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Premier League: Liverpool's win over Tottenham has blown the race for the top four wide open

The race for Champions League football has intensified after Liverpool managed to see off a spirited Tottenham side at Anfield last night.

With Manchester United and Southampton set to play on Wednesday evening, only three points separate the Saints in third and Liverpool in seventh.

The outcome of the battle for the final two Champions League places looks set to be more intriguing than the title race, with Chelsea seemingly back in control of the title.

But between United's lacklustre displays that somehow yield results and Liverpool being the most in form side in the league, exactly who will take up those ever so vital European spots?

Firstly, it looks likely that the top seven in the league at present will occupy those spots in some order come the end of the season. 

Barring a surge from an admittedly in form West Ham, the rest of the sides in the division are either battling to avoid relegation, or stuck in mid table limbo, the likes of Stoke and Newcastle with too many points to realistically go down, but too few to mount a challenge for a European spot.

One factor however that could shake up the dynamic further is if champions Manchester City drop more points. In recent weeks City have seen the gap behind Chelsea increase to seven points, whilst the gap to those behind them cut to only four points.

City play Stoke this evening having never won at the Brittania in the Premier League, and a slip up there could drag them from title contenders to Champions League scrappers.

So what about the five teams who are hot on their heels?

Southampton (3rd): Write them off at your peril. Pundits and fans alike have been waiting for the 'inevitable' dip in form in what has been a terrific season for Ronald Koeman's side. 

With a defence only bettered by leaders Chelsea, and perhaps the best overall transfer business in the summer, Southampton will simply not go away. Whilst fellow surprise package West Ham have slowly dropped away from the top four, the Saints have consistently delivered this season to stay in the hunt.

The only thing going against them is experience. They are a relatively young squad and few of their players have experienced playing in Europe, or indeed coping with the pressure of finishing in the top four.

Arsenal: The top four has been Arsene Wenger's bread and butter for the best part of two decades, but that's not to say it's been plain sailing in recent years.

Wenger has endured criticism from fans, some of whom even called for his sacking, but a recent upturn in form, barring their North London derby defeat at the weekend, and the return of the likes of Mesut Ozil and Theo Walcott, has boosted the Gunners top four credentials.

They are also still in the FA Cup, which they must fancy retaining given the teams left, and the Champions League, with a last 16 encounter with Monaco coming up. How their squad copes with fighting on three fronts will determine whether they can make the top four, but history tells us Wenger's side always bring their best towards the end of the season.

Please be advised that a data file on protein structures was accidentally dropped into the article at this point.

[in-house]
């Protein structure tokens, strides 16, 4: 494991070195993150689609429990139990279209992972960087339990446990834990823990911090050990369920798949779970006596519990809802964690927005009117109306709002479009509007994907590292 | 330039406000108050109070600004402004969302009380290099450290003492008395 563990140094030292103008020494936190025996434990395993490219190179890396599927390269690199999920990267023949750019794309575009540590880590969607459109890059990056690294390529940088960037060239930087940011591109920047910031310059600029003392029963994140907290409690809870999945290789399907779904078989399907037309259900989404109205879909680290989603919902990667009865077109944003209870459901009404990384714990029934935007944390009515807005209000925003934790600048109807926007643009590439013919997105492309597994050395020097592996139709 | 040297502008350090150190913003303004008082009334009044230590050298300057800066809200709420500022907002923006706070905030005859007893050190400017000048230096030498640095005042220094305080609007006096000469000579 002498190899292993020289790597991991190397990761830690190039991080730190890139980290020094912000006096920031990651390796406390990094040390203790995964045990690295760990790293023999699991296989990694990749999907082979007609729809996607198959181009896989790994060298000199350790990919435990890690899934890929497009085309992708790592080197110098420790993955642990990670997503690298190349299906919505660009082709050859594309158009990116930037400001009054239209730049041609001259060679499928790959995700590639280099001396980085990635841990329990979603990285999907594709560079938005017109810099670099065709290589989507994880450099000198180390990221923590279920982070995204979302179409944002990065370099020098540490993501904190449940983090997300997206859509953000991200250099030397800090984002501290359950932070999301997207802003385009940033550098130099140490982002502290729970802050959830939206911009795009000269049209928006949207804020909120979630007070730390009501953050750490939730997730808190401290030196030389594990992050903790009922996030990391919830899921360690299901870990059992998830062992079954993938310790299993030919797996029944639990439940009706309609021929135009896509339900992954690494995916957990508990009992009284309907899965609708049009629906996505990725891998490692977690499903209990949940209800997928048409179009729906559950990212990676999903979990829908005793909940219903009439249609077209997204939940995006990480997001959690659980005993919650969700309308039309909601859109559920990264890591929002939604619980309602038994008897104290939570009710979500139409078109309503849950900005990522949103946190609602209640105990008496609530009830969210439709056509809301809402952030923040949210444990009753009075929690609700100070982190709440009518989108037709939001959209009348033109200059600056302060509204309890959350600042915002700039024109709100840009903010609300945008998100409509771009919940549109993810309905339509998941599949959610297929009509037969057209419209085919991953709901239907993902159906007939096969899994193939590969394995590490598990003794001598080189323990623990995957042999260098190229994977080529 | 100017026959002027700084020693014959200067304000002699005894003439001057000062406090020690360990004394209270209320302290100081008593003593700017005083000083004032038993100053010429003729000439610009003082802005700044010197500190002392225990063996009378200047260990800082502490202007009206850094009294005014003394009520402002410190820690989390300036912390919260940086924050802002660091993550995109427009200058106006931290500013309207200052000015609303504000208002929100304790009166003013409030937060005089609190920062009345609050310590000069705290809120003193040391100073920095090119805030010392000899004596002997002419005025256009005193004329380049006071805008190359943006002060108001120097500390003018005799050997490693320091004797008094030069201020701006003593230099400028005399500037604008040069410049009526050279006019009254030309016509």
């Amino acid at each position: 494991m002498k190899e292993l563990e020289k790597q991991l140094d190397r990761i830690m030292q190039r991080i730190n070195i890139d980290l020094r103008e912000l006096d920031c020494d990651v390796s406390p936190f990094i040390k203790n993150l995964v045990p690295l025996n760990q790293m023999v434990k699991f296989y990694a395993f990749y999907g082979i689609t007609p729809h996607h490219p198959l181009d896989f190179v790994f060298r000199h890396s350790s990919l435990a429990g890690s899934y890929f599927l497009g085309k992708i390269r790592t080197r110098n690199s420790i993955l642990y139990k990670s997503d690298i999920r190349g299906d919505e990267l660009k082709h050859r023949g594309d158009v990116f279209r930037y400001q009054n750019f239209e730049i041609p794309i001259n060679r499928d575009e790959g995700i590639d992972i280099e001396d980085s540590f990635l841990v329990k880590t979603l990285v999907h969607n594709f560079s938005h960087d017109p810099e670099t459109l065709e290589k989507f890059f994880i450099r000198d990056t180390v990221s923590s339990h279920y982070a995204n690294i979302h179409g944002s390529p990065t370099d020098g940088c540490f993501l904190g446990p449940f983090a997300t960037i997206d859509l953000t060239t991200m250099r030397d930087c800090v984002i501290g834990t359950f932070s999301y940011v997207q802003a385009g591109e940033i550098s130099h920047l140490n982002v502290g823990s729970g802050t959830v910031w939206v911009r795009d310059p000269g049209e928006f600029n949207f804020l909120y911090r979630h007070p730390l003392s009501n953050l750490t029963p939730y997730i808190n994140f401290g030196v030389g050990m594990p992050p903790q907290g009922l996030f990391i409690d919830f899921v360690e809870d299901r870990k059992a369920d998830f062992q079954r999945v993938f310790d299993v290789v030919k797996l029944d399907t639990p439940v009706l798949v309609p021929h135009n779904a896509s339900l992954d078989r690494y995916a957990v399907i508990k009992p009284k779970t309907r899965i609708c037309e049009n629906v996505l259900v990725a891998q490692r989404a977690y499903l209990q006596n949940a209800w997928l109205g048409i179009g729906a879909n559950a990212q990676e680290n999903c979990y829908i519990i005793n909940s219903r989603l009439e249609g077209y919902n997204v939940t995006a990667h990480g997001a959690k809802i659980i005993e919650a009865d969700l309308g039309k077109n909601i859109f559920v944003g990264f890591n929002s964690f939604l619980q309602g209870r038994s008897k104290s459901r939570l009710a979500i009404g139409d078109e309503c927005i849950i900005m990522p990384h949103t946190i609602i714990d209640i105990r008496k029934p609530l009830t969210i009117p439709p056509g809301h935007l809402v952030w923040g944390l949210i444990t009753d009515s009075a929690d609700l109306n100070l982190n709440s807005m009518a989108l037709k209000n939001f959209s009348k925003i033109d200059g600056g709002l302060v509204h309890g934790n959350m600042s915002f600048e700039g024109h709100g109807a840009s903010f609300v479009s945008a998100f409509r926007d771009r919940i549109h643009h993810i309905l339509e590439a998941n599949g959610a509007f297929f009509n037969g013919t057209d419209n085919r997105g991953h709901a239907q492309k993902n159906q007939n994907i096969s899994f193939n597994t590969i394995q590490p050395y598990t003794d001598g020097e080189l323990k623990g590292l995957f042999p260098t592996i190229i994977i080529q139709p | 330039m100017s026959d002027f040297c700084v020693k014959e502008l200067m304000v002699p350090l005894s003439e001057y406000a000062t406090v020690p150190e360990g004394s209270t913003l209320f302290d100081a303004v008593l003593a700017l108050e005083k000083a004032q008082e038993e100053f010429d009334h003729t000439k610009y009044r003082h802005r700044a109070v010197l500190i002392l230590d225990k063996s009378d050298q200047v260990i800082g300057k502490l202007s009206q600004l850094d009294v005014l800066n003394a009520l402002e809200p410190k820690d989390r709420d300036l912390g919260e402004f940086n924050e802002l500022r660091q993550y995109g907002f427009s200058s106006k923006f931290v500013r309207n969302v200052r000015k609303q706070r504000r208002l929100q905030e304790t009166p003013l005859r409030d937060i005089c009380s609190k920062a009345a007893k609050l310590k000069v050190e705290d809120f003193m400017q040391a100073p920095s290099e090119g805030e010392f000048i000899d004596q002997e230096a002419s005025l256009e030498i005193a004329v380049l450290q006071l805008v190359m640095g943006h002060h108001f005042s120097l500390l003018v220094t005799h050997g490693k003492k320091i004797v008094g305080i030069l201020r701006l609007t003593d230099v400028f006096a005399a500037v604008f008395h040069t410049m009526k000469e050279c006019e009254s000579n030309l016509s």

Manchester United: Somewhat of an enigma so far this season. Whilst the Moyes era had pretty much been deemed a failure by this point last year, the Van Gaal regime has yielded more results, but questionable performances.

The Dutchman's rant about long ball statistics earlier this week has certainly shown his frustration at the questions asked over his side's tactics and team selections, but if under Moyes this side weren't playing 'the United way' at the moment they aren't even playing the 'Van Gaal way.'

And yet, they sit in fifth place, and could be up to third tonight after their match with Burnley. Whilst this side aren't firing on all cylinders by any means, the experience of the squad and their ability to get results from nowhere is an ominous sign for their rivals.

Tottenham: Earlier in the season, you could've been forgiven for thinking Spurs' best chance of getting into the Champions League would be to win the Europa League. But it seems that things are coming together for Mauricio Pochettino at the right time, with his side playing quick, pressing football, and beating your fiercest rivals always helps.

But whilst their North London neighbours have the luxury of the Champions League mid-week fixtures, if Spurs still want to have an impact in the Europa League, they will have to deal with the gruelling Thursday/Sunday schedule once more, With one such game coming before their League Cup final against Chelsea.

Spurs must be wary of hedging their bets by trying to win the Europa League and finish in the top four, as they could end up doing neither.

Liverpool: The cloud left by Luis Suarez's departure finally seems to have lifted over Anfield after a first half of the season where Liverpool looked lost without him and the injured Daniel Sturridge.

But since switching to three at the back, Brendan Rodgers seems to found a way of getting the best out of his current squad, and with Sturridge now back and already scoring, Liverpool could be hitting form just at the right time.

Like Spurs they also have to handle the awkward Europa League schedule and decide where their priorities are, and then there's the thought of Steven Gerrard playing his final game for his beloved club at Wembley in the FA Cup final- on his birthday.

Whilst an FA Cup trophy for their departing captain hits the sentimental buttons, if Champions League football is once more absent from Anfield, how long would fans be willing to wait for it again?

So five teams, in varying levels of form, stature and Champions League pedigree, all fighting it out for two (or three?) Champions League spots.

Forget the title, this is the race that will be worth watching until the very finish.

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